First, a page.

• Delaying the individual mandate would be a headache for insurers, but it wouldn’t induce a “death spiral”

    Can we all calm down about death spirals? Yes, recent HealthCare.gov news has been dismal at best. Yes, the administration is statutorily locked in to the open enrollment period. And yes, if glitches persist, they may opt to delay the individual mandate through the hardship exemption. This is less disastrous than it sounds. 

    I’ve argued in the past that delaying the individual mandate for a year wouldn’t provoke a full death spiral; it would be an uncomfortable hiccup, but it’s not enough time for the whole market to unravel. More importantly, there are deep-in-the-weeds protections baked into the Affordable Care Act: risk adjustment, reinsurance, and risk corridors.

    These programs—collectively called the “three Rs”—aid insurers if they wind up enrolling a population that is sicker and more expensive than projected. They do a crucial bit of policy work: we want plans competing on efficiency and quality, not their ability to attract the healthiest patients.

    The programs have related functions, but risk corridors will play the biggest role if the individual mandate does get delayed. Their entire purpose is to stabilize premiums during the first three years of Obamacare, when it’s especially difficult for insurers to price plans.

    Here’s how it works: exchange plans (QHPs) projected how much their risk pool would cost overall in 2014, their “target” cost. If they’ve significantly miscalculated—or, say, if a mandate delay causes adverse selection that they couldn’t have predicted—HHS will take action:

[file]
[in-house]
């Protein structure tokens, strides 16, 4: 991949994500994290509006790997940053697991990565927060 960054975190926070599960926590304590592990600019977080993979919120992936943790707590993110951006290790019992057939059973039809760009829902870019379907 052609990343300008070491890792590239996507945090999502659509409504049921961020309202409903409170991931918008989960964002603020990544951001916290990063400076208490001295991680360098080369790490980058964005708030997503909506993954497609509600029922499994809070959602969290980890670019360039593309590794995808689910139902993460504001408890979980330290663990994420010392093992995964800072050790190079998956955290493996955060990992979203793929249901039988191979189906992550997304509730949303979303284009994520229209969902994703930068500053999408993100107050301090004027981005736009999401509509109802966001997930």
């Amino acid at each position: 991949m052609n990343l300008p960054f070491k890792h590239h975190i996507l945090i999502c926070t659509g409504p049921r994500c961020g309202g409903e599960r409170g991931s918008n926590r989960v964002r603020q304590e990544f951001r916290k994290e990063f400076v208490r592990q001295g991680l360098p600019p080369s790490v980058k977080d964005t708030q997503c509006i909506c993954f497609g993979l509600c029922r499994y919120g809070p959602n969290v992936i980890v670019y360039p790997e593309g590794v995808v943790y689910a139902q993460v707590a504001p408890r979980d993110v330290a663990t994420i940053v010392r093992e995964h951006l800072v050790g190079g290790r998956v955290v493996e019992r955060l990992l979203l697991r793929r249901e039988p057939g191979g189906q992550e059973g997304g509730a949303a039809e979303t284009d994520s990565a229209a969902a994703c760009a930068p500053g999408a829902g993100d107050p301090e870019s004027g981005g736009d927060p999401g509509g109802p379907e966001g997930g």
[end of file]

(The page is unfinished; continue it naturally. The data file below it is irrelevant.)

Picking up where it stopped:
The risk corridor mechanism compares the total allowable medical costs for each QHP (excluding non-medical or administrative costs) to those projected or targeted by the QHP. If the actual allowable costs are less than 97 percent of the QHP’s target amount, a percentage of these savings will be remitted to HHS (limiting gain). Similarly if the actual allowable cost is more than 103 percent of the QHP’s target amount, a percentage of the difference will be paid back to the QHP (limiting loss).

    Total transfer depends on how badly the insurer miscalculated:

    qhpriskcorridor_rwjf75568

    Basically, today’s worst-case scenario is that HealthCare.gov takes months to fix and the mandate is delayed until 2015, resulting in widespread adverse selection. Insurers wouldn’t recoup all losses, but the risk corridor program provides their bottom line with a substantial buffer. Importantly, it doesn’t need to be budget neutral; if the math demands it, the government can pay out more than it collects through the program. This could be expensive—the CBO scored the health law as though risk corridors were budget neutral—but it could also be offset by foregone subsidies.

    Insurers have a stake in Obamacare’s success; that doesn’t magically disappear if 2014 enrollment is rockier than anticipated. The the risk corridor program continues through 2016, which would allow plans to weather 2014’s uncertainty and probably keep the following year’s premiums relatively unchanged as the risk pool normalizes.

    The real risk of delaying the individual mandate is long-term political fallout from Obamacare being labeled a “fiasco”, not the dreaded insurance death spiral.

    Adrianna (@onceuponA)

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